The principal cast of Blackadder the Third in their Regency-styled costumes. Hugh Laurie (seated), Tony Robinson (bottom), Rowan Atkinson (standing) and Helen Atkinson-Wood

Although this series reduced the size of the show's cast, the programme featured guest appearances in each episode. Tim McInnerny decided not to continue playing the character of Lord Percy for fear of being typecast, although he appeared in a guest role as Lord Topper in episode three.[11] Stephen Fry and Miranda Richardson, who had played major parts in Blackadder II, also appeared in guest roles as the Duke of Wellington and a disguised highwayman, respectively. Fry and McInnerny would return as regular performers for the fourth series of Blackadder. Other notable guest stars included Denis Lill as Sir Tolbert Buxomley, Robbie Coltrane as Dr. Samuel Johnson, and Hugh Paddick and Kenneth Connor as stage actors Keanrick and Mossop, respectively.

Music and titles

The opening theme is this time a minuet played on a harpsichord, oboe and cello over close-ups of Blackadder searching a bookcase.[12] The credits and title appear on the books' spines, and each has a condition and script to match each character, for example Baldrick's is plain and in poor condition. Other amusing interspersed titles include From Black Death to Blackadder, The Blackobite Rebellion of 1745, The Encyclopædia Blackaddica and Landscape Gardening by Capability Brownadder.[11] Hidden inside a hollow book, he finds a romance novel (complete with cover art) bearing the title of the particular episode. The closing credits are presented in the style of a theatre programme from a Regency-era play, and with an accordion closing theme that samples the melody of the original theme.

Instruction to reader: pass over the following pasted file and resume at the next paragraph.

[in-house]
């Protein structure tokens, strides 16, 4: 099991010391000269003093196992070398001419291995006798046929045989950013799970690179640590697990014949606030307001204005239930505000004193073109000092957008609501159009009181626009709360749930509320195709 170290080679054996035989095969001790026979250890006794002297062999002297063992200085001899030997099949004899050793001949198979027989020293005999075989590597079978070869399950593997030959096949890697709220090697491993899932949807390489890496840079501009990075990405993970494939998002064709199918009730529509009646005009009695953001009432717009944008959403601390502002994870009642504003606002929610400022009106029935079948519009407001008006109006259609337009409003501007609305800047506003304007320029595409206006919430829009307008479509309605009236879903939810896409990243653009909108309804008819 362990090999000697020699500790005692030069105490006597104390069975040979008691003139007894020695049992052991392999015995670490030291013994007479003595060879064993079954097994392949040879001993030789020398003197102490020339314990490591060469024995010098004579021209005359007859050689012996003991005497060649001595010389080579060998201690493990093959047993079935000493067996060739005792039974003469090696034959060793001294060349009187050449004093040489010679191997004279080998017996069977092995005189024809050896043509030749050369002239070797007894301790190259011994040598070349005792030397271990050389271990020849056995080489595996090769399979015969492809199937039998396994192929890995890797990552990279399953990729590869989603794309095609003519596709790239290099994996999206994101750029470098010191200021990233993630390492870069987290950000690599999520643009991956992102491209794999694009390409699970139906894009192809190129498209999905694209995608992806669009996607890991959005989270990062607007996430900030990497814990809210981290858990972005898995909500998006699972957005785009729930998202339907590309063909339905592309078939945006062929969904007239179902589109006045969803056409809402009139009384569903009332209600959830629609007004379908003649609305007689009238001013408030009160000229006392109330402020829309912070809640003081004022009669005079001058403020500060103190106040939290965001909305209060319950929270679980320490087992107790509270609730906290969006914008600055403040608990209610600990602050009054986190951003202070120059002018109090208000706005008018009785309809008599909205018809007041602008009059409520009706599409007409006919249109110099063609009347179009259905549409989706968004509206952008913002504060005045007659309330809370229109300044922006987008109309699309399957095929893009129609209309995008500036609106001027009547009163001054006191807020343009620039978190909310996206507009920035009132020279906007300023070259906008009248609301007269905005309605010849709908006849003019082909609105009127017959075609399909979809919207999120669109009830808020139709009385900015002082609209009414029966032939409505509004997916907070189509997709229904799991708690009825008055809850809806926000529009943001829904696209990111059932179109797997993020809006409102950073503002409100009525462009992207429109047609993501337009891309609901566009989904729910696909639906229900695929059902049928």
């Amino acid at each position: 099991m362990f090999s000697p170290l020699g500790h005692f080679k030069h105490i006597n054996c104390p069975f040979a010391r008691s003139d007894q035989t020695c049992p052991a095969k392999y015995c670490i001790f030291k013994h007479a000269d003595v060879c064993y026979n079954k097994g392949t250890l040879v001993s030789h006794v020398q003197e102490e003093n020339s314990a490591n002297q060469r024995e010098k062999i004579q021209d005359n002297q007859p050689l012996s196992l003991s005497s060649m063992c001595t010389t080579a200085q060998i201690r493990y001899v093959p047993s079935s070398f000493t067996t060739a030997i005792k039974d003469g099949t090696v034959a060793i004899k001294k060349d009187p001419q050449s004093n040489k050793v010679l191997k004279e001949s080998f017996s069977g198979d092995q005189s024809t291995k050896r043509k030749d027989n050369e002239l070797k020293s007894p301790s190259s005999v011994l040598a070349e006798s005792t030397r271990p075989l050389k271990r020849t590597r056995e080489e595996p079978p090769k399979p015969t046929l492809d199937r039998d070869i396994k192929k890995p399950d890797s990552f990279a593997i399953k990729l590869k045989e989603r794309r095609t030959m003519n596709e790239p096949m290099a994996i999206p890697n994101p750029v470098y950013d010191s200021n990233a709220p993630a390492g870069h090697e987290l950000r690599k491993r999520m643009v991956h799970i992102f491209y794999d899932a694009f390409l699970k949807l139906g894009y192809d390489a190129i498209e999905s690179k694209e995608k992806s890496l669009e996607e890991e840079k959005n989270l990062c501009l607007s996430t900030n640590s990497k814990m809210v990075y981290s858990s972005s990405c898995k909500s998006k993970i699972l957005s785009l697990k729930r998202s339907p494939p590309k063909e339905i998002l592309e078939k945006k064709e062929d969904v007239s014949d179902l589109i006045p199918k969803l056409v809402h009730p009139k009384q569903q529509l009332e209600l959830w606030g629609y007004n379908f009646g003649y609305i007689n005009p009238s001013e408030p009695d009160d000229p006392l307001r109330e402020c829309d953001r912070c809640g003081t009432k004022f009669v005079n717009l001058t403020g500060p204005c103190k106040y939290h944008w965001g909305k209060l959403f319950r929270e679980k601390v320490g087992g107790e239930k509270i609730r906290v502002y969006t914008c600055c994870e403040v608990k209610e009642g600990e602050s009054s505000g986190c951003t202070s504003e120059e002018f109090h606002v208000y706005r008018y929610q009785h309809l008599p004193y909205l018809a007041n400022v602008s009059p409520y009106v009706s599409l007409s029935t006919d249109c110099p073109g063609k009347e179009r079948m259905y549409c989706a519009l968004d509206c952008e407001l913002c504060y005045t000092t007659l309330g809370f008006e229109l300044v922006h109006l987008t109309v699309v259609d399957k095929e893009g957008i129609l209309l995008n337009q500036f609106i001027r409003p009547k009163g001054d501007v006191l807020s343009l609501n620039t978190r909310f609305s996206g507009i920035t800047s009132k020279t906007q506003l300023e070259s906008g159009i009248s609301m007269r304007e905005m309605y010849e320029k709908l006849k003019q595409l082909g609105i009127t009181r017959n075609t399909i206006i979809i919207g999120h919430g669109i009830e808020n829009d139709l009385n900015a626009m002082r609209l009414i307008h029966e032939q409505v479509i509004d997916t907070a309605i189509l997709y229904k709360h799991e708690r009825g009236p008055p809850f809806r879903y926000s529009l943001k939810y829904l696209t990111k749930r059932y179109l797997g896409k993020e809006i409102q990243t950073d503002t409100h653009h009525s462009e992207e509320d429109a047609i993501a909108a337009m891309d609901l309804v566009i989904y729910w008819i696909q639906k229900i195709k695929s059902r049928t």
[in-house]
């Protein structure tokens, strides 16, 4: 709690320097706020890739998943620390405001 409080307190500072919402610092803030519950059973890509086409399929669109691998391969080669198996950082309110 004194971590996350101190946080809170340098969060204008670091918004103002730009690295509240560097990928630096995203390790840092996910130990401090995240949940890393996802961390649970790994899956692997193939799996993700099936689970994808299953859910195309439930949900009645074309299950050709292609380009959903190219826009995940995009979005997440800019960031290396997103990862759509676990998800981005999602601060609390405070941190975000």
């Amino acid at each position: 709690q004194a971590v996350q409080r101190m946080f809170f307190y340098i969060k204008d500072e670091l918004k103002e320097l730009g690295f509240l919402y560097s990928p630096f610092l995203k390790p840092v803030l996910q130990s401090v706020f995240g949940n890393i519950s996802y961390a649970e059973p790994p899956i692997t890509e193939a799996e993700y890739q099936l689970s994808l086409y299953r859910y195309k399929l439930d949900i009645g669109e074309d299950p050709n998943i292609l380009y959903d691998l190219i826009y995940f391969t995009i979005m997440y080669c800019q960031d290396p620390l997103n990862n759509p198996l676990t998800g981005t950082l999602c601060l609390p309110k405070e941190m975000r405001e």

The programme won a BAFTA award for Best Comedy Series in 1988.[3] It was also nominated for three more awards; Rowan Atkinson for "Best Light Entertainment Performance", Antony Thorpe for "Best Design" and Victoria Pocock for "Best Make Up".[3][13] The four series of Blackadder were voted second in the BBC's Britain's Best Sitcom in 2004.[14]

Media releases

Blackadder The Third is available on BBC Worldwide-distributed DVD and VHS video as an individual series or as part of a box-set with the other series of Blackadder. A BBC Radio Collection audio version created from the TV soundtrack is available on cassette and CD.[15] All four seasons and the Christmas special are available on iTunes.[16] The complete scripts of the four television series were released in 1998 as Blackadder: The Whole Damn Dynasty 1485–1917, and by Penguin Books in 2009.[17]

VHS releases